# Showing relationship between cartesian and spherical unit vectors

#### skatenerd

##### Active member
I am asked to show that when $$\hat{e_r}$$, $$\hat{e_\theta}$$, and $$\hat{e_\phi}$$ are unit vectors in spherical coordinates, that the cartesian unit vectors
$$\hat{i} = \sin{\phi}\cos{\theta}\hat{e_r} + \cos{\phi}\cos{\theta}\hat{e_\phi} - \sin{\theta}\hat{e_\theta}$$
$$\hat{j} = \sin{\phi}\sin{\theta}\hat{e_r} + \cos{\phi}\sin{\theta}\hat{e_\phi} - \cos{\theta}\hat{\theta}$$
$$\hat{k} = \cos{\phi}\hat{e_r} - \sin{\phi}\hat{e_\phi}$$
I'm having a bit of trouble figuring out where to start with this. I totally understand geometrically how to convert $$x$$ $$y$$ and $$z$$ coordinates to spherical, but I feel like that isn't helping me here. How do I begin to find the spherical unit vectors in terms of the cartesian unit vectors, or vise versa?

#### Klaas van Aarsen

##### MHB Seeker
Staff member
Re: showing relationship between cartesian and spherical unit vectors

I am asked to show that when $$\hat{e_r}$$, $$\hat{e_\theta}$$, and $$\hat{e_\phi}$$ are unit vectors in spherical coordinates, that the cartesian unit vectors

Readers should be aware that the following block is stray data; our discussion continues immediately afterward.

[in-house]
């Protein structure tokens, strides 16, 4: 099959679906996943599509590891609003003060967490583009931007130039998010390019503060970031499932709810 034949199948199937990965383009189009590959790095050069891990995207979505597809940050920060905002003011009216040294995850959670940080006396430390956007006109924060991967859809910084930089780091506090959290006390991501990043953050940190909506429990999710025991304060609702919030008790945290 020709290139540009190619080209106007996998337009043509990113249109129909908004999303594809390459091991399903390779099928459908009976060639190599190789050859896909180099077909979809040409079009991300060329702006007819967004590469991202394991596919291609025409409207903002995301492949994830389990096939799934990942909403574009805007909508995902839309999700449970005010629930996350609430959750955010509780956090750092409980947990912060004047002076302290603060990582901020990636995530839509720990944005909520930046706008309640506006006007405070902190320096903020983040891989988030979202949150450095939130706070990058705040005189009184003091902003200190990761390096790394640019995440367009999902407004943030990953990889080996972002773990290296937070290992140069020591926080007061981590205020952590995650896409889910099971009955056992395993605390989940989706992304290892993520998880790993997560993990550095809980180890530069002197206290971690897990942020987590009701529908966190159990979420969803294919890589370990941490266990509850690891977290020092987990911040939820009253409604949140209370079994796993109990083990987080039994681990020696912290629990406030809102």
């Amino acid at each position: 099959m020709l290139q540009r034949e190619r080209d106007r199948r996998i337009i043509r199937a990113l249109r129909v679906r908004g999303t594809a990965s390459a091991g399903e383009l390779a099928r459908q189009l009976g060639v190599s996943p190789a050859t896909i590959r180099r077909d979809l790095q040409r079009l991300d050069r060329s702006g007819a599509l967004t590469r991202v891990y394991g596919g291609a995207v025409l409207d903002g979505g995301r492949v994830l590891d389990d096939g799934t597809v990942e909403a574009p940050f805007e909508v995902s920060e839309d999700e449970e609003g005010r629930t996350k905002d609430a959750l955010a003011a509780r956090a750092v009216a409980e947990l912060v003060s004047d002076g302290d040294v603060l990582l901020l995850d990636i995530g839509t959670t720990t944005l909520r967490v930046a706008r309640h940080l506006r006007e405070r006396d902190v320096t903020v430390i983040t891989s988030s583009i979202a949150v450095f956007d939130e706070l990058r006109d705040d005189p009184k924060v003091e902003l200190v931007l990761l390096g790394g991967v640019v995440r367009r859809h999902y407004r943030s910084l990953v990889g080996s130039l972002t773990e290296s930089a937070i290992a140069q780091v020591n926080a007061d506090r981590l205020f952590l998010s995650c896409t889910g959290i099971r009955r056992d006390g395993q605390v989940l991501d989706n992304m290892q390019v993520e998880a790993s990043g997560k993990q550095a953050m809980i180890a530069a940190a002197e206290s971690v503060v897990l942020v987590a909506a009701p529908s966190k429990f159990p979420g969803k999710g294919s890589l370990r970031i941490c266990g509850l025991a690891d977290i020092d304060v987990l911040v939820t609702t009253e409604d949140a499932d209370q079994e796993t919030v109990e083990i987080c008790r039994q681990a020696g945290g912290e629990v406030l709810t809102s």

$$\hat{i} = \sin{\phi}\cos{\theta}\hat{e_r} + \cos{\phi}\cos{\theta}\hat{e_\phi} - \sin{\theta}\hat{e_\theta}$$
$$\hat{j} = \sin{\phi}\sin{\theta}\hat{e_r} + \cos{\phi}\sin{\theta}\hat{e_\phi} - \cos{\theta}\hat{\theta}$$
$$\hat{k} = \cos{\phi}\hat{e_r} - \sin{\phi}\hat{e_\phi}$$
I'm having a bit of trouble figuring out where to start with this. I totally understand geometrically how to convert $$x$$ $$y$$ and $$z$$ coordinates to spherical, but I feel like that isn't helping me here. How do I begin to find the spherical unit vectors in terms of the cartesian unit vectors, or vise versa?
Well, let's see...

If we take a unit vector in the direction of r, we get:
$$\hat{e_r} = \frac{x\hat{i} + y\hat{j} + z\hat{k}}{\sqrt{x^2+y^2+z^2}}$$
Yes?

Perhaps we can create a set of 3 equations like this?
Can you find an equation for $\hat{e_\phi}$ and $\hat{e_\theta}$?

After that we can try and solve it for the cartesian unit vectors!